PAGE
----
The Digital Abyss

“When you gaze long into an abyss the abyss also gazes into you,” wrote German philosopher, Friedrich Nietzsche, in Beyond Good and Evil. This is my initial thought as I take in and make sense of the “db”(abbreviated form of “decibel”) exhibit by Ryoji Ikeda in Hamburger Bahnhof.

Building off of the characteristic style of Ikeda’s visual and sound compositions, the artist employs minimal use of sound and visual elements for his exhibit which is spread out on both wings of the Hamburger Bahnhof.  Do not let the word “minimal” mislead you – the white light that is used in the exhibit is what appears to the human eye when every possible visible light color (red, orange, yellow, green, blue, indigo, and violet) is combined. That and the sound’s high-pitched frequency is anything but what we would perceive as being minimal.

Humans as Insects Attracted to Light

Walking into the “db” exhibition space that takes up the East Wing, one is immediately greeted by a high-pitched sound – the kind of noise that used to drive my dog absolutely crazy. The room is pitch black, minus a large searchlight projecting a stream of white light toward the end of the room opposite the entrance.  Huge symmetrical black screens line the wall with what appears to be TV static playing – upon closer look the static is made up of an infinite number of digits in constant flux. The screens jingle in a piercing medley, and the searchlight’s constant fan reminds me of long afternoons or late nights stuck in front of my laptop screen.

The fascinating part, aside from the sudden feeling of being stuck within the dark and vibrating confines of my laptop, is that the dark figures and silhouettes – other people visiting the exhibit – eerily remind me insects attracted to light; everyone is drawn to the light and the hole in the wall that the light shines through at the end of the room.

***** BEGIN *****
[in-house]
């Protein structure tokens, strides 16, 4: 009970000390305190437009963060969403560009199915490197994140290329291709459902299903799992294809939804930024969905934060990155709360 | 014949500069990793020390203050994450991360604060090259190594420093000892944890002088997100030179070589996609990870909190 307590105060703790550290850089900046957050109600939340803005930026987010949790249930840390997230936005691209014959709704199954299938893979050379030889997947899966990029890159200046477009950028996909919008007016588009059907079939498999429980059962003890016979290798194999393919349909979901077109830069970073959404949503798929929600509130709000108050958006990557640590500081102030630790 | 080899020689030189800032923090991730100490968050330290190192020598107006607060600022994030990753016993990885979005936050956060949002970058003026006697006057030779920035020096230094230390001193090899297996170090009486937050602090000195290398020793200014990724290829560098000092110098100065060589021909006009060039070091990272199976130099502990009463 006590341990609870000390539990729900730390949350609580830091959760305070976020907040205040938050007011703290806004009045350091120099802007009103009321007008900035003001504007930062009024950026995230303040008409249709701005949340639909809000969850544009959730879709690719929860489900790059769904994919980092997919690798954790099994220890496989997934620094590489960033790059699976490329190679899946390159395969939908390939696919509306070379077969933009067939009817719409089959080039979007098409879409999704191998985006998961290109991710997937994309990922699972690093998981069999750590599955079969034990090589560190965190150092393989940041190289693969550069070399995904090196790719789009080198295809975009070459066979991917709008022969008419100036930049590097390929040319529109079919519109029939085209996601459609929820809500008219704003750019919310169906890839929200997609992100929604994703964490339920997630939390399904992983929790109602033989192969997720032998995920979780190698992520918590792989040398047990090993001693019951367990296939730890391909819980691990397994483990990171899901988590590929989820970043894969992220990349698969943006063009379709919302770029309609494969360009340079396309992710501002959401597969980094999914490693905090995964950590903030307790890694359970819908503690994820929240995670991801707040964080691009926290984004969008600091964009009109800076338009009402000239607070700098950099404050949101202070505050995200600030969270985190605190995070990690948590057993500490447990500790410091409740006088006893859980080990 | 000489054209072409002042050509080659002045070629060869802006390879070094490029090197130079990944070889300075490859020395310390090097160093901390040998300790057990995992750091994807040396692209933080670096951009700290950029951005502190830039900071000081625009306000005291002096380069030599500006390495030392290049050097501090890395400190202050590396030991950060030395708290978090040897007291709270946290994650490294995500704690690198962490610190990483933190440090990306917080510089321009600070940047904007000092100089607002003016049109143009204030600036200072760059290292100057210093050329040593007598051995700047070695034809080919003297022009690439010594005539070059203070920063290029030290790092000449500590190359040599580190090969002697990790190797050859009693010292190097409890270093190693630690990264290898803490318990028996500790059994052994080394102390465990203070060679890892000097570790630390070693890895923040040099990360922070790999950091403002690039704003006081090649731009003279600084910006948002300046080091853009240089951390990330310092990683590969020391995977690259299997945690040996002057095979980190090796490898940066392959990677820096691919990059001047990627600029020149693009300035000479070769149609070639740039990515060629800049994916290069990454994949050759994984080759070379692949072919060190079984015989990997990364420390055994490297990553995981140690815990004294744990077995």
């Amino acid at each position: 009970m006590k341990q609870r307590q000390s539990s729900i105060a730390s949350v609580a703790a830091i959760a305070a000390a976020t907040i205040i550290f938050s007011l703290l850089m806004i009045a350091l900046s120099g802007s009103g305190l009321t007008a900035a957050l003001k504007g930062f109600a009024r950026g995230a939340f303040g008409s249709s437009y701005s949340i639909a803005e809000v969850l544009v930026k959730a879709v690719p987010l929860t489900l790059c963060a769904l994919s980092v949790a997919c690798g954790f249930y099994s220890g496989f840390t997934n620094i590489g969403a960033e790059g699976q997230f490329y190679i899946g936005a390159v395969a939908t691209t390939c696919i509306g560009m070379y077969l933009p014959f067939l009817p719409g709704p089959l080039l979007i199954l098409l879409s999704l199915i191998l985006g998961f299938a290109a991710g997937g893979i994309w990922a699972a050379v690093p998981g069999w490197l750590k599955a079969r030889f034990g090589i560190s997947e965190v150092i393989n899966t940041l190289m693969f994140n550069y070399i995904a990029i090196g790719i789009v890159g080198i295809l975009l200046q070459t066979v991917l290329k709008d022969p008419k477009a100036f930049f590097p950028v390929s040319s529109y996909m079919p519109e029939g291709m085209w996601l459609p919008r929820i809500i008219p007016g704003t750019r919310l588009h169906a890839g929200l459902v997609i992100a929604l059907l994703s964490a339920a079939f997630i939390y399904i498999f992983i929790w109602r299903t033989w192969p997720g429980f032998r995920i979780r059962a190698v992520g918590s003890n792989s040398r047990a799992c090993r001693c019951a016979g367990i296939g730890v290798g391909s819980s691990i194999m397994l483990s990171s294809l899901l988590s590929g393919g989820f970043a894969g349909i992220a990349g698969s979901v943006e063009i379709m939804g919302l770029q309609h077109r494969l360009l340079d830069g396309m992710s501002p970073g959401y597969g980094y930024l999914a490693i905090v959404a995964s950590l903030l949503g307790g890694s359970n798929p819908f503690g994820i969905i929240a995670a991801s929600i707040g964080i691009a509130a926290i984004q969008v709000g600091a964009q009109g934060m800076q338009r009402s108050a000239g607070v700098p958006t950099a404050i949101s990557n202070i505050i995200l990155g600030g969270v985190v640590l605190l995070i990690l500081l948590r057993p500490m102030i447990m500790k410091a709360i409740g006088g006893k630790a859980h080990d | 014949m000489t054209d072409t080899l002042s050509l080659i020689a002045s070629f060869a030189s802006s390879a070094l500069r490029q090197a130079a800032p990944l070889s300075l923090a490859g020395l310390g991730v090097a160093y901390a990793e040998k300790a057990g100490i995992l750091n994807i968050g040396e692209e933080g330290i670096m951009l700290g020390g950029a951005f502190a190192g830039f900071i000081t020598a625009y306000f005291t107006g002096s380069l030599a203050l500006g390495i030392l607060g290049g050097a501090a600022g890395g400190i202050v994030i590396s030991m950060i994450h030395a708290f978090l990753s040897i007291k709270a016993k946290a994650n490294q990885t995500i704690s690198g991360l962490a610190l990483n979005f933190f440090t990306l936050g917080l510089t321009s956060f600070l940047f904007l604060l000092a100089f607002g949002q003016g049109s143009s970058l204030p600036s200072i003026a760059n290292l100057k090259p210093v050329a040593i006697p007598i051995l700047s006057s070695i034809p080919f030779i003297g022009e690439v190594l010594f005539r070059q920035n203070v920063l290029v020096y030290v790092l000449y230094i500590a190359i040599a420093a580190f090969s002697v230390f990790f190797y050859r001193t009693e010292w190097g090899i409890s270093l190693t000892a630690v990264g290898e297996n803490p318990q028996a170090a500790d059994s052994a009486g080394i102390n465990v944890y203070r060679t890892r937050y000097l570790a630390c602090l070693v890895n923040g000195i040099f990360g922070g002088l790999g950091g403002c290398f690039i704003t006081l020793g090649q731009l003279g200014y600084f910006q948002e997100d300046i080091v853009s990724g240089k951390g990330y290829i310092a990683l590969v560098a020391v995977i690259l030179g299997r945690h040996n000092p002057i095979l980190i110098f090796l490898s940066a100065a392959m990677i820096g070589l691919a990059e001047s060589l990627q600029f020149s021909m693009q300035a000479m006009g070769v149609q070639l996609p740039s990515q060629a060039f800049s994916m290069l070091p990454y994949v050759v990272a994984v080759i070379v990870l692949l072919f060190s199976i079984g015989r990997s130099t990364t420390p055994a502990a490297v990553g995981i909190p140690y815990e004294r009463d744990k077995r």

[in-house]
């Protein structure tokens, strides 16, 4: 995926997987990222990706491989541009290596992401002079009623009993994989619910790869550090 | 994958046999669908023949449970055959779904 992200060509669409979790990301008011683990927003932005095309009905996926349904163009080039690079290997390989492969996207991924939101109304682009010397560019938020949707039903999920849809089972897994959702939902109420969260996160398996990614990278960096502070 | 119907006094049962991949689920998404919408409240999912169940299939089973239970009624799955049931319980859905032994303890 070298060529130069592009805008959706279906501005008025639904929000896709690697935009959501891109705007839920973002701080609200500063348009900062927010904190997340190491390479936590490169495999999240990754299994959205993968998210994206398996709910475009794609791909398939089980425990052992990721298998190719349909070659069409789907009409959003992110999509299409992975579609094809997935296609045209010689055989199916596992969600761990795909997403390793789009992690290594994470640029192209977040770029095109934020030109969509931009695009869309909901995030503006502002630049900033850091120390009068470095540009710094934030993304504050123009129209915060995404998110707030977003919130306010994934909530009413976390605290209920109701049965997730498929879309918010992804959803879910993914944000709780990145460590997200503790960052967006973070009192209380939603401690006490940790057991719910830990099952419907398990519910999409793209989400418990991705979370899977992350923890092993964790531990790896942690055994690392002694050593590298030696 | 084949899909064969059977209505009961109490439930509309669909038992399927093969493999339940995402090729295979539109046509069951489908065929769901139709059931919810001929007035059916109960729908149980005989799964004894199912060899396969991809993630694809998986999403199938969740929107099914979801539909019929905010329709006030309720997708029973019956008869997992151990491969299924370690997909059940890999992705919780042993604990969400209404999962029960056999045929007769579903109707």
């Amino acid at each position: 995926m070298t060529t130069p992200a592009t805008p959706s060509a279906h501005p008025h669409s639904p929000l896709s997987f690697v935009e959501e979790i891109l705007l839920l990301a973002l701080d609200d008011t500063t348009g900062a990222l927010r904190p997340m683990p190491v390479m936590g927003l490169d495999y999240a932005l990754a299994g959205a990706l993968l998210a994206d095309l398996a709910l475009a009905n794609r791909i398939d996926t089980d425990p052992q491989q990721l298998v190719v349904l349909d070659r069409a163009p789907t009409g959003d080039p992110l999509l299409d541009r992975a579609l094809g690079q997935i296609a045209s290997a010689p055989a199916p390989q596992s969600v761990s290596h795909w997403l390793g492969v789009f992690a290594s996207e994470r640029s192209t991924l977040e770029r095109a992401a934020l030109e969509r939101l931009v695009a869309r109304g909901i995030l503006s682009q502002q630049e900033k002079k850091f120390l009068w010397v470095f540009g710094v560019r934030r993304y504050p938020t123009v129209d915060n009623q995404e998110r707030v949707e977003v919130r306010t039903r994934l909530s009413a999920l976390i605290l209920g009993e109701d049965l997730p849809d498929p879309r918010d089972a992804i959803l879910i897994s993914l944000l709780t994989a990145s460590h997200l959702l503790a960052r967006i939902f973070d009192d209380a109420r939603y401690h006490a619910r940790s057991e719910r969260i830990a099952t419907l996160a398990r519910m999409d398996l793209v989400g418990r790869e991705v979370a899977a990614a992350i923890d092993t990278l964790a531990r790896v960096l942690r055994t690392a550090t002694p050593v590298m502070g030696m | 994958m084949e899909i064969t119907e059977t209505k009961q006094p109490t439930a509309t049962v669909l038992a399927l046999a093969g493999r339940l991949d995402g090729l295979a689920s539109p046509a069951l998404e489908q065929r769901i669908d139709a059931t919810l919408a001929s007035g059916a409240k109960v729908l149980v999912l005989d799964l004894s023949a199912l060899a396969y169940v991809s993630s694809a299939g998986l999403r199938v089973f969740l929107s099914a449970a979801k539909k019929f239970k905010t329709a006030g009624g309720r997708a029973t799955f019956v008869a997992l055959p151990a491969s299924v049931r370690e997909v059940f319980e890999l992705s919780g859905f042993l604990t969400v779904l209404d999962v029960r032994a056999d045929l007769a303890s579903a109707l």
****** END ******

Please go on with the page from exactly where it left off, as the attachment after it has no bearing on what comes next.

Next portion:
Humans attracted by the lightHumans attracted by the Light – Ryoji Ikeda. Photo: Julie Anne Miranda-Brobeck.

Is This What Digital Heaven Feels Like?

The West Wing complements the East Wing in that it is exactly the opposite.  A room with the whitest of white walls, floor, and ceiling illuminates everything and starkly contrasts against the seemingly uniform black placards on the wall (look closer: they have a million digits printed lightly on them). The privacy and anonymity felt in the previous black room is obliterated. A black loudspeaker in the room transmits a wave of sound, which pulses in response to the movement of people in the room. Apparently the sine wave sounding out is the most basic musical building block. A moment of auditory-relief is found when the sound temporarily shuts off, everyone freezes. That was unexpected

Has our reliance on the digital, what is reduced to mathematics and an immortal
reality –world of constants and infinity, come to define us? The sensory trip of this exhibit plunges you into an intriguing, yet nightmarish abyss taken over by digital, static visuals and high-pitched sounds. By the end, my ears ache terribly and all I can think is: Please, turn it off. 

  •  Hamburger Bahnhof, “DB. Ryoji Ikeda”, January 28th –  April 9th 2012, Tuesday – Sunday: 10am – 6pm, Saturday 11am – 8pm